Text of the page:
• Kyodo


A panel at the Ministry of Economy, Trade and Industry decided Monday to propose creating a new body to strengthen the government’s involvement in nuclear fuel reprocessing operations.

The panel, a fuel-recycling study group, suggested that the new entity should consign reprocessing operations at a facility in northern Japan to the current plant operator, Japan Nuclear Fuel Ltd., which is designed to play a key role in Japan’s fuel recycling policy.

The government will finalize the plan after hearing public comments and seek to submit a bill to revise related laws to the Diet next year.

The launch of the spent fuel reprocessing plant in Rokkasho, Aomori Prefecture, has been postponed 23 times since Japan Nuclear Fuel, which was set up by nine regional power producers and others, started building it in 1993, due to a series of problems, including leakage of high-level radioactive waste liquid.

Under the framework proposed by the panel, utilities would also be mandated to make financial contributions to the new entity to shoulder the reprocessing costs and help maintain its financial strength to continue reprocessing regardless of the utilities’ business conditions.

At present, power companies set aside reserves to be used for reprocessing, but such reserves could become unusable if the utilities go bankrupt.

The deregulation of the retail electricity market beginning in April is likely to spark fierce competition among power producers, which may decrease their earnings.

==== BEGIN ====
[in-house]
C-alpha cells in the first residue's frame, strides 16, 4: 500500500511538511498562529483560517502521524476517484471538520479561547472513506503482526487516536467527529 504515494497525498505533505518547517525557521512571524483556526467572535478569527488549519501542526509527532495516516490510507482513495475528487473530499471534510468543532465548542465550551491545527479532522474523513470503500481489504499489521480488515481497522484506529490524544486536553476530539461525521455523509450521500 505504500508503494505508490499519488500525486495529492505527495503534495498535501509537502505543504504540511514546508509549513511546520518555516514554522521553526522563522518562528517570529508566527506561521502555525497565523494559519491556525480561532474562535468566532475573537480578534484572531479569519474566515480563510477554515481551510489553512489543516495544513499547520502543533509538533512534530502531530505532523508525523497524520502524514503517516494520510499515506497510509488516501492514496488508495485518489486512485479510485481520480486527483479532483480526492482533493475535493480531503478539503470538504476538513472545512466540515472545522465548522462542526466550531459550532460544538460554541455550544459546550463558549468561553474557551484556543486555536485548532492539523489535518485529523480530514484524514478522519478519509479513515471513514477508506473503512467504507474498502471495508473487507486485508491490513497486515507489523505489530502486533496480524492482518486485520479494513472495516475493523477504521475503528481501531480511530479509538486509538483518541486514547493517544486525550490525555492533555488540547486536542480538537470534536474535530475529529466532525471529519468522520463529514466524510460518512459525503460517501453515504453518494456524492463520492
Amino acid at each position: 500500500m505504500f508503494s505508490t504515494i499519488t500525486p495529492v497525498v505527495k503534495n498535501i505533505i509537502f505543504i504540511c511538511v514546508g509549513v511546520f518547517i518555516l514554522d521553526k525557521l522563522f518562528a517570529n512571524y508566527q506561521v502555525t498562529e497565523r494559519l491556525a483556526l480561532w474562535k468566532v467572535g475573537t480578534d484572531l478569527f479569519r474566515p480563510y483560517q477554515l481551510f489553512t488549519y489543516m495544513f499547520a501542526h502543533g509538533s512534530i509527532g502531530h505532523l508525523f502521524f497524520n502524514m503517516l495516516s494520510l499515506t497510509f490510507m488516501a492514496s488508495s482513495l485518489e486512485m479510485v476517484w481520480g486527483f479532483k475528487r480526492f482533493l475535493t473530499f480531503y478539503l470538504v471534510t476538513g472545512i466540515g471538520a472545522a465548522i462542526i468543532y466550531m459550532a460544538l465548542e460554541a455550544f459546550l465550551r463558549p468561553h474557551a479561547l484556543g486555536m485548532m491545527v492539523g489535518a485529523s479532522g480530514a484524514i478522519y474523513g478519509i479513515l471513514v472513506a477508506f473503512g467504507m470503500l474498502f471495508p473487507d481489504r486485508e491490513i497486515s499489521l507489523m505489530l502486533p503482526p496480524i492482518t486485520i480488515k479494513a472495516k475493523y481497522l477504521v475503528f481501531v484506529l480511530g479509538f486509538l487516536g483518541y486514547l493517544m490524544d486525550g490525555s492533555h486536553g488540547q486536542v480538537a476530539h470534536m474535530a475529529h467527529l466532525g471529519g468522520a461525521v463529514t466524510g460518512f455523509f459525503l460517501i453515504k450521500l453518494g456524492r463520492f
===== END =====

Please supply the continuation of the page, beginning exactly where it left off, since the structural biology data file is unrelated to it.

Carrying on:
Under national policy, fuel used in nuclear power plants is to be recycled by reprocessing it into mixed-oxide fuel, to be used again both in fast-breeder reactors — which are designed to produce more plutonium than they consume — and at many other reactors.

After all reactors were shuttered following the 2011 Fukushima disaster, two units resumed operations this year, and the government aims to generate at least 20 percent of the nation’s overall electricity with nuclear power in 2030 to cut greenhouse gas emissions and lower fuel costs.

The latest reorganization plan for reprocessing operations comes also as the outlook for the government’s nuclear policy has dimmed further after the nuclear regulatory body recently urged the government to pick a new operator to run the troubled Monju prototype fast-breeder reactor.

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